The Maker Movement is growing, and you’re probably already a part of it! While many educators are already engaging students in ways to participate, share and learn – MakerSpace provides a shift by empowering teachers with added tools for experimental play by building, creating and tinkering.
Kevin Amboe, former Elementary Information and Media Literacy Coordinator with SD36, Surrey, (presently Grade 6 Teacher at David Brankin Elementary), is a big supporter of MakerSpace and recently gave a MakerSpace presentation
at IL4K12 which was well attended. Amboe explains that it’s all about “empowering play”.
“Equipment that was purchased at year end last year is being used by teachers who are exploring the kits and creating their own learning paths for themselves, and their students,” notes Amboe. “We need to think how to use the equipment and tools innovatively in a way that creates play-based learning. That is where kids learning is at.”
The great thing about MakerSpace is that students can feel success quickly as it builds on trial and error. Making isn’t just physical but the act of creating. MakerSpaces are not based on physical space but rather on sharing the ideals of making, tinkering, collaborative learning and invention.
Through huge support on a district level, Amboe was able to work with an Information and Literacy Media team and Elisa Carlson to move this project forward and actually make MakerSpaces come to life. Mini Maker kits were created for the districts use. The kits proved to be extremely successful in the classroom with great student involvement.
“One of the kits that we provided featured the ‘Makey Makey’ which is a tool that turns the whole world into a keyboard. You can use your wildest imagination to turn everyday objects into touch pads and combine them with the internet,” explains Amboe. “A perfect example is to hook up the Makey Makey to something fun, like bananas, and then instead of using the computer keyboard buttons to play a piano program, your bananas become the piano keys!”
Amboe also uses fantastic apps like Explain Everything, and is a huge believer in using a digital camera (or camera built into an iDevice) so that students can talk to the photos. For instance, a hesitant writer who writes 30 words in an hour, can now write it into a comic book, and add photos, making the 30 words more meaningful.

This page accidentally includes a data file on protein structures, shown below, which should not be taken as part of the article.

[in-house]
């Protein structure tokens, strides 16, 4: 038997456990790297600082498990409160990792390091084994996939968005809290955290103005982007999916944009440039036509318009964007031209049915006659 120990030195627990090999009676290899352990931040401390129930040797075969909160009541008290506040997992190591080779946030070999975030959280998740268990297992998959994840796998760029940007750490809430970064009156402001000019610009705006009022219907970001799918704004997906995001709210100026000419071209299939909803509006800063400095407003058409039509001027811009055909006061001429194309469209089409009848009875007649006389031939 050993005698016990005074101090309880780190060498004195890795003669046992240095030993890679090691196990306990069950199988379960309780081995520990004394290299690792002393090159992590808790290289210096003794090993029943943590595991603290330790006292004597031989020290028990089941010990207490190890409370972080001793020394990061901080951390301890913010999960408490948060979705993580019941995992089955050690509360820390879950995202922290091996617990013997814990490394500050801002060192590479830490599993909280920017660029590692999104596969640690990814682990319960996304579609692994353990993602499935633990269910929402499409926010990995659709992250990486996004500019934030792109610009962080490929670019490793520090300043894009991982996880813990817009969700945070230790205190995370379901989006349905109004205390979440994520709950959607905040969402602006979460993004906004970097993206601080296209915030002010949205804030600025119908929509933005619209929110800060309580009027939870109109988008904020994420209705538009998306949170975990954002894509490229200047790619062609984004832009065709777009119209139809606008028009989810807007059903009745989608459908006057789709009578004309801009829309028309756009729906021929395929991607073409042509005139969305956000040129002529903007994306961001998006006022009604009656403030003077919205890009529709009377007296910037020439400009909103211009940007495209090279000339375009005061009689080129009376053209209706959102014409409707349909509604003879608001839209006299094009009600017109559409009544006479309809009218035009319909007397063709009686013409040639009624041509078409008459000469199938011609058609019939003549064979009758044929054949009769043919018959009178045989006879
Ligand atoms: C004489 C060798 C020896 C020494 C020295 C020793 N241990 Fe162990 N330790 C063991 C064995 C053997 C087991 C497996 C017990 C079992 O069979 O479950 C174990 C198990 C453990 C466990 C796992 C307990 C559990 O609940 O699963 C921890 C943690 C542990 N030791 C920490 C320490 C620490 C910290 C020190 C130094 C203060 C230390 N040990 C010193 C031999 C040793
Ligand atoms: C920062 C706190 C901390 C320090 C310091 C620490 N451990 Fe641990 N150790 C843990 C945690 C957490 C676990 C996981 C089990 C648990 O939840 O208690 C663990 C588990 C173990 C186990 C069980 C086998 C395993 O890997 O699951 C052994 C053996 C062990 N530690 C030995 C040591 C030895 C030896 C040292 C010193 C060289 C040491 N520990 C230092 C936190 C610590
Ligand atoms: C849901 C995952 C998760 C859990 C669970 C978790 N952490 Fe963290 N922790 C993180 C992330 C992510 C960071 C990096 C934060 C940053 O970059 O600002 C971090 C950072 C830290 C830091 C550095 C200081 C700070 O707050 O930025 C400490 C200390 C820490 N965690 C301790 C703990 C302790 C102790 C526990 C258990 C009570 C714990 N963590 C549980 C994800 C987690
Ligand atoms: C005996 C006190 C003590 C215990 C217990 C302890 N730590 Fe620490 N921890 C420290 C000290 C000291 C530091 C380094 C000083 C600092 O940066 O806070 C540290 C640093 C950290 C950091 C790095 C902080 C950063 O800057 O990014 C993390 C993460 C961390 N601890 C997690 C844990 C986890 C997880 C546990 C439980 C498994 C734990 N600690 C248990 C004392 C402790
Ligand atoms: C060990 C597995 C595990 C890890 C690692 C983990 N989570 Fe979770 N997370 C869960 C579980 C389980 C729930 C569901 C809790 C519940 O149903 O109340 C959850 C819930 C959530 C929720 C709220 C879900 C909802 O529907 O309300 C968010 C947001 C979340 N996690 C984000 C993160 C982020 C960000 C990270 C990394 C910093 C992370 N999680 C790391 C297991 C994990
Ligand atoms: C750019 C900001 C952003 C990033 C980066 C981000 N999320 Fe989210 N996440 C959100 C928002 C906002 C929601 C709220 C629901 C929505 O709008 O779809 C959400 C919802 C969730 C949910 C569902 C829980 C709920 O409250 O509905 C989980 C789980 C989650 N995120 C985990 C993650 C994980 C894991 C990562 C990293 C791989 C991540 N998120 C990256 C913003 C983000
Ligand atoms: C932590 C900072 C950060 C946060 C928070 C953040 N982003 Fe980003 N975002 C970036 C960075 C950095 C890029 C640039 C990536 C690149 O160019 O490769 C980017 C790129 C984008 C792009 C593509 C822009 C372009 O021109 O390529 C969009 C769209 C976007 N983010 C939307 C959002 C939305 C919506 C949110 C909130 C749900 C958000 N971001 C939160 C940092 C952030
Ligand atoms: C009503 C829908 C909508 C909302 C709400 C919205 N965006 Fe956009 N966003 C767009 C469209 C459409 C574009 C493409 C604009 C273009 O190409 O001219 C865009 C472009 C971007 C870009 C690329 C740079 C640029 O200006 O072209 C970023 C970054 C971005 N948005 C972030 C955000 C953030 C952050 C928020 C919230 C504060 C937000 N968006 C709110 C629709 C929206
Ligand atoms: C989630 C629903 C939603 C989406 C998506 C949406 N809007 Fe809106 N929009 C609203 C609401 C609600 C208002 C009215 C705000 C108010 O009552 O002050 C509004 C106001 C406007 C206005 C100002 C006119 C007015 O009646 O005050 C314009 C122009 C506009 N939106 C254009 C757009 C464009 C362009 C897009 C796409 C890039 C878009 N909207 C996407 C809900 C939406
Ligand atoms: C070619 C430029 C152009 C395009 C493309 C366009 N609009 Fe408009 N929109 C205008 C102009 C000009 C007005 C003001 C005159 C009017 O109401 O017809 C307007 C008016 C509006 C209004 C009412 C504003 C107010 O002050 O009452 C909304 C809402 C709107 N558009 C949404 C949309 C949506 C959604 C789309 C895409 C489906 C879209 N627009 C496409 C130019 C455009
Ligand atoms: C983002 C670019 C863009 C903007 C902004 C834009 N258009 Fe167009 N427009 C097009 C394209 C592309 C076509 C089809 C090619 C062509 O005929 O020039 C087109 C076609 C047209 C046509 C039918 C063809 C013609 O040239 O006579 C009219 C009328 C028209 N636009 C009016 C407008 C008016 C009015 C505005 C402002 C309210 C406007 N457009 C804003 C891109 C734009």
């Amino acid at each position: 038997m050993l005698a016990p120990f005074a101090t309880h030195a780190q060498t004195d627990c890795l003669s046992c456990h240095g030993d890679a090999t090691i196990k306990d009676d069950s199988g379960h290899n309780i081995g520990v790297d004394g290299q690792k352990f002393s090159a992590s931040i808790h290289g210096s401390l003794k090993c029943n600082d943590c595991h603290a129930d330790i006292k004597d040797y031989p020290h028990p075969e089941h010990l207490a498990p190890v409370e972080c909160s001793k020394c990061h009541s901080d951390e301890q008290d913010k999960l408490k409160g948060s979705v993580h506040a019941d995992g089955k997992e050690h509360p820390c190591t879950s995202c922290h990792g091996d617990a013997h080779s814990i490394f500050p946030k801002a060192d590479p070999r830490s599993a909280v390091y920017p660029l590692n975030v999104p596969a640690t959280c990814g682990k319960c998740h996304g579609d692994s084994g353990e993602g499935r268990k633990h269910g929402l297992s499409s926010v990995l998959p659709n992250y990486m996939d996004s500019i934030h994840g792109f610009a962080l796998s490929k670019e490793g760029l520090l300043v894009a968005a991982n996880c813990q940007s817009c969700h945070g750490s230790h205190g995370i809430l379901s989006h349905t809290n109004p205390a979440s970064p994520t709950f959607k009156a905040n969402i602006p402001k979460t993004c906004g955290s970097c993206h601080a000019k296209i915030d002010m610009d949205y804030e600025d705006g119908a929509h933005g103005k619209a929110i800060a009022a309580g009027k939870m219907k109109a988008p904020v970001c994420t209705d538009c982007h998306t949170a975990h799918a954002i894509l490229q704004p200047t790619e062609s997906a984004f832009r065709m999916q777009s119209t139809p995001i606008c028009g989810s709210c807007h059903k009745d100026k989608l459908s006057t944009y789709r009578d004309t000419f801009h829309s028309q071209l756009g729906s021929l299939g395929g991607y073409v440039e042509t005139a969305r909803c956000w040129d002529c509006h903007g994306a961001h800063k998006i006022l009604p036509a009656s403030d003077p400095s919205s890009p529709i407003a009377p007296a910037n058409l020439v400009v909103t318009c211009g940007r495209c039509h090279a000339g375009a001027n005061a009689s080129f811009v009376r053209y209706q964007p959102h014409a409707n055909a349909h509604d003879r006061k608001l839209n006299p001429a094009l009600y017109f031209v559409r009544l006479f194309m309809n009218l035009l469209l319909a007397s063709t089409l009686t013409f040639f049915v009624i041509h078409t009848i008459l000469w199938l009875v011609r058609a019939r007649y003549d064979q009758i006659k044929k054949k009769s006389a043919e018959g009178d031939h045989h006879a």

Another great benefit of MakerSpace is that it provides students with hands on options to explore, helping to alleviate language and cultural barriers. It keeps their thinking engaged and takes it to a deeper level.
“While I’m reading a story in MakerSpace, I’ll have the kids demonstrate their learning in a non-text way,” notes Amboe. “I’ll get everything from sculptures made with play dough to Paper Mache space shuttles with working lights and landing gear! It’s really quite amazing. It allows the inquiry mindset and empowers them. Just play, and they can learn along the way.”
Failure is also a large part of the learning and Amboe likes to view ‘FAIL’ as ‘First Attempt In Learning’.
“I want kids to stop worrying about making mistakes. I want them to struggle and figure it out on their own,” notes Amboe. “The frustration is part of it. They have to work through the obstacle to find a solution and the kits are designed to easily connect to new possibilities.”
While playing and creating, the students explain what they’ve done and the learning continues as they tweak and change things as they go. They find out what to do differently to get things working. Video snippets are also taken of the individual students and uploaded into their personal portfolios. This allows for the parents to also see their progress and builds in oral fluency.
Amboe sums it up perfectly by adding, “You can do so many different things when you learn to think differently”.
Find out more about Kevin Amboe here
, and click on this Maker Space link
for more resources and information, including a Maker Space kit resource list from Surrey.